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Creighton professors want to decide whether they teach online or in person this fall

Creighton professors want to decide whether they teach online or in person this fall

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Forty-two Creighton University faculty members this week have asked the university president for the right to decide for themselves whether to teach online or in person this fall.

Creighton administrators responded Tuesday that faculty members should notify the campus human relations department, which would then work with the professor’s dean “to determine the impact” of the request. Many faculty members at Creighton and elsewhere are concerned about the risk of contracting the coronavirus by teaching in person.

The faculty letter raises questions about who will decide who may teach online and what criteria will be used.

At the University of Nebraska at Kearney, a spokesman said, professors “are given the freedom to make that decision and we trust how they choose to deliver their curriculum.” However, the spokesman added that professors need the approval of the department chairman and, in some cases, the dean of the college.

At the University of Nebraska-Lincoln, Iowa State and the University of Iowa, professors have generally been told they can “request” alternative arrangements if they are at high risk of becoming extremely ill from COVID-19 or if someone at home is at high risk. UNL also says it will consider accommodations for those who “are uncomfortable about teaching in person during this pandemic.”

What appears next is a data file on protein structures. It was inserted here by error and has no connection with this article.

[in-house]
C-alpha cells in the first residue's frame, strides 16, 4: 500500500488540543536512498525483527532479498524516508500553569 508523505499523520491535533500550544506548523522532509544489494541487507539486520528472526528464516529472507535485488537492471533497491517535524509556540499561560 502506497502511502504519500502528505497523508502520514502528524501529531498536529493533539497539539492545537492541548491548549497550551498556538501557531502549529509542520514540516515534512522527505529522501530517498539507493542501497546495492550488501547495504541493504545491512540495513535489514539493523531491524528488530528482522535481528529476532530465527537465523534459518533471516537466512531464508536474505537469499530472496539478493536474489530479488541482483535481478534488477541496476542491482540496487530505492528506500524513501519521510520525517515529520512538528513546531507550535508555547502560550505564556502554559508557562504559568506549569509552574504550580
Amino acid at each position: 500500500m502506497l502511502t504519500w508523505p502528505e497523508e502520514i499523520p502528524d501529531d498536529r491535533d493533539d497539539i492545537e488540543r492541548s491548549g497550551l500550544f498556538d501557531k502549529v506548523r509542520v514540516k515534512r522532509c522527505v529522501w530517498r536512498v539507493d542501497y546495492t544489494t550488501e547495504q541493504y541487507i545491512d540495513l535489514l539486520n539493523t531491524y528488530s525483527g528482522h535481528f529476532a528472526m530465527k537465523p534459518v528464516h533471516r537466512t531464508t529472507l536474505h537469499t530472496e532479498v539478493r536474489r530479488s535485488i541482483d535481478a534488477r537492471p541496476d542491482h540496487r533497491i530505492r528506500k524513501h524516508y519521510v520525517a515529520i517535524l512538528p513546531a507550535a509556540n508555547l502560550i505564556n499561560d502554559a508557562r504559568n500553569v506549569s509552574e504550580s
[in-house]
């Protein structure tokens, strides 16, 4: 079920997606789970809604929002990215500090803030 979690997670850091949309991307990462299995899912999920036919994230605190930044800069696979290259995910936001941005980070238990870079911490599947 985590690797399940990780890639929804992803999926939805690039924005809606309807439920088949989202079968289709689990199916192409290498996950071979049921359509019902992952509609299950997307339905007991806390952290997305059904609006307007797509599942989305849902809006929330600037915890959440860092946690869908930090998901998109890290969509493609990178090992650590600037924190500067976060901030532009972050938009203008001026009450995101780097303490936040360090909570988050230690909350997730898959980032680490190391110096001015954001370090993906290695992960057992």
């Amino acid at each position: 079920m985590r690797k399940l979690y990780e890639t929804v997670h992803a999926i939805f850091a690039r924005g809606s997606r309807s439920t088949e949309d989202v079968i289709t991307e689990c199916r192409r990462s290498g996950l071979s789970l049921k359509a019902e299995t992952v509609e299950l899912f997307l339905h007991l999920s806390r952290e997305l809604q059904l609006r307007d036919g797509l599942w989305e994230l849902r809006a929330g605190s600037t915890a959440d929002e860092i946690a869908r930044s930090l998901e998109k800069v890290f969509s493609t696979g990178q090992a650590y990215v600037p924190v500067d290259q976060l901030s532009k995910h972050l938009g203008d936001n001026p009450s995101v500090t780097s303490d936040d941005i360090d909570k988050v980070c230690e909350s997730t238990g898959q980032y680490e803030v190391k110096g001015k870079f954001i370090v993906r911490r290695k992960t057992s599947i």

College administrators throughout the region have said students are clear about their desire to take classes in person and not online if it can be avoided.

The Creighton professors’ letter says the university cites disabilities under the Americans with Disabilities Act as those for which special accommodations will be made. The letter says the federal Centers for Disease Control and Prevention cites many others who are at risk of severe illness, including diabetics, older adults, people with lung disease and those with weakened immune systems.

The administrators’ response says those who have concerns that are not related to the ADA should notify the human relations department by Friday.

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